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Supreme Court rules against fired pro-union Starbucks workers

The Supreme Court Associated Press/Photo by Mark Schiefelbein

Supreme Court rules against fired pro-union Starbucks workers

The U.S. Supreme Court on Thursday ruled that a federal court improperly granted a preliminary injunction to reinstate several employees who were fired after they invited a news crew onto store property for a union-related news story. The high court determined that the injunction did not meet the established four-question test traditionally used to determine if injunctive relief is necessary.

What are the four questions of this standard? The four questions originated in the Supreme Court’s 2008 ruling in Winter v. Natural Resources Defense Council, Inc. Federal courts must consider:

  • Whether the party seeking the preliminary injunction is likely to succeed at trial;

  • Whether that party will suffer irreparable harm if they don’t receive an injunction before going to trial;

  • Whether the balance of equities tips in that party's favor—or, essentially, whether granting the injunction would burden the other party more than the absence of an injunction would burden the party requesting the injunction;

  • Whether the preliminary injunction is in the public’s interest.

How did this become an issue before the court? The National Labor Relations Board is authorized to investigate tips it receives that employers are not treating their employees fairly. If the board determines that the tips are legitimate and unfair treatment is taking place, the NLRB brings charges against the employer, which are tried internally within the agency. Federal appeals courts can then review the NLRB’s decisions. While trying cases within itself, the NLRB can seek preliminary injunctions against employers taking certain actions.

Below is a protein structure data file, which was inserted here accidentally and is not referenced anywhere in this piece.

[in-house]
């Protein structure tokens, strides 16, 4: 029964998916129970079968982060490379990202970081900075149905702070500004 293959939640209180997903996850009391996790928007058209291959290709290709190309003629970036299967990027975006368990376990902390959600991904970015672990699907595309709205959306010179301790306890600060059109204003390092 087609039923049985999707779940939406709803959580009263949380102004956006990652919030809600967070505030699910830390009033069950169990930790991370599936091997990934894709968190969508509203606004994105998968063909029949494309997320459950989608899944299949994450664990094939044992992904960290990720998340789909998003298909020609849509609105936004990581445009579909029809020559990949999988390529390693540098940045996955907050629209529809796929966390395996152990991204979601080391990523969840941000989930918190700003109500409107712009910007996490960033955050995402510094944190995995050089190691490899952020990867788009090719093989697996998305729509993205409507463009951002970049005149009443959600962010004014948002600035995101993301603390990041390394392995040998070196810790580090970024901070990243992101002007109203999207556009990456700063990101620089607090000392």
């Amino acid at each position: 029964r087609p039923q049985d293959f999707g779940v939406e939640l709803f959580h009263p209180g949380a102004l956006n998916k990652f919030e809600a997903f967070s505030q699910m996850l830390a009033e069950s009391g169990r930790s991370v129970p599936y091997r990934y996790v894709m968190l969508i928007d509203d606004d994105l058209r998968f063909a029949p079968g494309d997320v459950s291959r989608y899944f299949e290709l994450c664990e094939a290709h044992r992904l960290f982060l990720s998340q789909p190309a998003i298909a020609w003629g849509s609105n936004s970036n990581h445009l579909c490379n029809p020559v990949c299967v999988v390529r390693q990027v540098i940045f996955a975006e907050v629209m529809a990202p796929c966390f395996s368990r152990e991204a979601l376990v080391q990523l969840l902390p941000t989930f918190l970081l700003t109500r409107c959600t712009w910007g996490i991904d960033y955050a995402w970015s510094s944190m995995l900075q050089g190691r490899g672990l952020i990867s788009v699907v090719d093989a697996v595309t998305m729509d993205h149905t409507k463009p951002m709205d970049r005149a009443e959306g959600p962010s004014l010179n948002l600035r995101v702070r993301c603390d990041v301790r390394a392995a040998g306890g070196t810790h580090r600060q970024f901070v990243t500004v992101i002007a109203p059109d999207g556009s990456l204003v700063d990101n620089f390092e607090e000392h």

Starbucks workers at a shop in Memphis were among some of the first employees to begin forming a union against the company—the biggest coffee shop chain in the world, according to the court. The workers invited a local news station to cover their union efforts at the store after hours. The chain eventually fired several employees, alleging they violated company policy. The workers appealed to the NLRB. The Board sought a preliminary injunction against Starbucks, ordering the company to reinstate the workers. The district court granted the request, and the Sixth Circuit Court of Appeals affirmed that decision.

However, the district court and the Sixth Circuit used a two-pronged review standard to assess whether the preliminary injunction was appropriate. Starbucks appealed, saying that the courts should have used the four-question standard of review the Supreme Court put forward in Winters. The Supreme Court agreed to hear the case to set the record straight about what standard should be used in reviewing whether preliminary injunctions are appropriate.

What happens now? The Supreme Court ordered that the district court review the preliminary injunction request using the four-question Winters standard.

Dig deeper: Read my report in The Sift about the Supreme Court’s decision today on whether pro-life doctors had standing to challenge the FDA’s approval of the abortion drug mifepristone.

Josh Schumacher

Josh is a breaking news reporter for WORLD. He’s a graduate of World Journalism Institute and Patrick Henry College.

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